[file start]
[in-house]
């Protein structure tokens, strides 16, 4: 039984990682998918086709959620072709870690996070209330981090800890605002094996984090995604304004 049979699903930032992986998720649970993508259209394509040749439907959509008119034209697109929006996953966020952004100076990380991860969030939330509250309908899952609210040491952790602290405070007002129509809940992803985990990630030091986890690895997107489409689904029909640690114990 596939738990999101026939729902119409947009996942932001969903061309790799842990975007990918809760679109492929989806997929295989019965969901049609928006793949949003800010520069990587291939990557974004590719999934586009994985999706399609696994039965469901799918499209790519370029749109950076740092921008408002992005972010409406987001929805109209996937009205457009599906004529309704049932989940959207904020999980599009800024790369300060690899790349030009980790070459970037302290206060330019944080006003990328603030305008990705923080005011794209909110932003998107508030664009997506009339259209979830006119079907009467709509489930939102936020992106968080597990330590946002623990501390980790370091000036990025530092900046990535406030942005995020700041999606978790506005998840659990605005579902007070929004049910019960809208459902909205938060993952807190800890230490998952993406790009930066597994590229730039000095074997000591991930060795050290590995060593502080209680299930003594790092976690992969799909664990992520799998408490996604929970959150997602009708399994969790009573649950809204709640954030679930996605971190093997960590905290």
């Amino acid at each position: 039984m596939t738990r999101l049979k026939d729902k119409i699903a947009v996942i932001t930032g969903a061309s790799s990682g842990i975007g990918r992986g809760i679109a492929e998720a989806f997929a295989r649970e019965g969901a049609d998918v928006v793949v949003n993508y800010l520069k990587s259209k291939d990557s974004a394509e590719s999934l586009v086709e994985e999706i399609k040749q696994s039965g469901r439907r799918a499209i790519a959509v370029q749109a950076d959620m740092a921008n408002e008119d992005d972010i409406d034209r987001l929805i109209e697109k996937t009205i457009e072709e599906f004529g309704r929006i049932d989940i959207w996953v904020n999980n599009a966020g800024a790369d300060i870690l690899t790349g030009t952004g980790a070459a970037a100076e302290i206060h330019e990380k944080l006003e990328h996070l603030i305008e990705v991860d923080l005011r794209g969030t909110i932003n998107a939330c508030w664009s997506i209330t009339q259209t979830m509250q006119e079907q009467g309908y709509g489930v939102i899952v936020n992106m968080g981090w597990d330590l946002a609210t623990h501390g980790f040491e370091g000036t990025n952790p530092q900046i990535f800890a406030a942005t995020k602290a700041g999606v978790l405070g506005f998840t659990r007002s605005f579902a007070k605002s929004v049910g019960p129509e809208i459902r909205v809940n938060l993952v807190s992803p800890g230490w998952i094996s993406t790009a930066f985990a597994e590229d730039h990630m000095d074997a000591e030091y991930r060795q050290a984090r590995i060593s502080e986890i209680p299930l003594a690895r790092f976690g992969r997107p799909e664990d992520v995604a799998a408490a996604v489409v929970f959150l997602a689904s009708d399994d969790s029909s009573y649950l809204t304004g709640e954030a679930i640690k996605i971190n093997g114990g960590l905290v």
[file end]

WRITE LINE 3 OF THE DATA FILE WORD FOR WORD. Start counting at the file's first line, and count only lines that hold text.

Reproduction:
């Amino acid at each position: 039984m596939t738990r999101l049979k026939d729902k119409i699903a947009v996942i932001t930032g969903a061309s790799s990682g842990i975007g990918r992986g809760i679109a492929e998720a989806f997929a295989r649970e019965g969901a049609d998918v928006v793949v949003n993508y800010l520069k990587s259209k291939d990557s974004a394509e590719s999934l586009v086709e994985e999706i399609k040749q696994s039965g469901r439907r799918a499209i790519a959509v370029q749109a950076d959620m740092a921008n408002e008119d992005d972010i409406d034209r987001l929805i109209e697109k996937t009205i457009e072709e599906f004529g309704r929006i049932d989940i959207w996953v904020n999980n599009a966020g800024a790369d300060i870690l690899t790349g030009t952004g980790a070459a970037a100076e302290i206060h330019e990380k944080l006003e990328h996070l603030i305008e990705v991860d923080l005011r794209g969030t909110i932003n998107a939330c508030w664009s997506i209330t009339q259209t979830m509250q006119e079907q009467g309908y709509g489930v939102i899952v936020n992106m968080g981090w597990d330590l946002a609210t623990h501390g980790f040491e370091g000036t990025n952790p530092q900046i990535f800890a406030a942005t995020k602290a700041g999606v978790l405070g506005f998840t659990r007002s605005f579902a007070k605002s929004v049910g019960p129509e809208i459902r909205v809940n938060l993952v807190s992803p800890g230490w998952i094996s993406t790009a930066f985990a597994e590229d730039h990630m000095d074997a000591e030091y991930r060795q050290a984090r590995i060593s502080e986890i209680p299930l003594a690895r790092f976690g992969r997107p799909e664990d992520v995604a799998a408490a996604v489409v929970f959150l997602a689904s009708d399994d969790s029909s009573y649950l809204t304004g709640e954030a679930i640690k996605i971190n093997g114990g960590l905290v």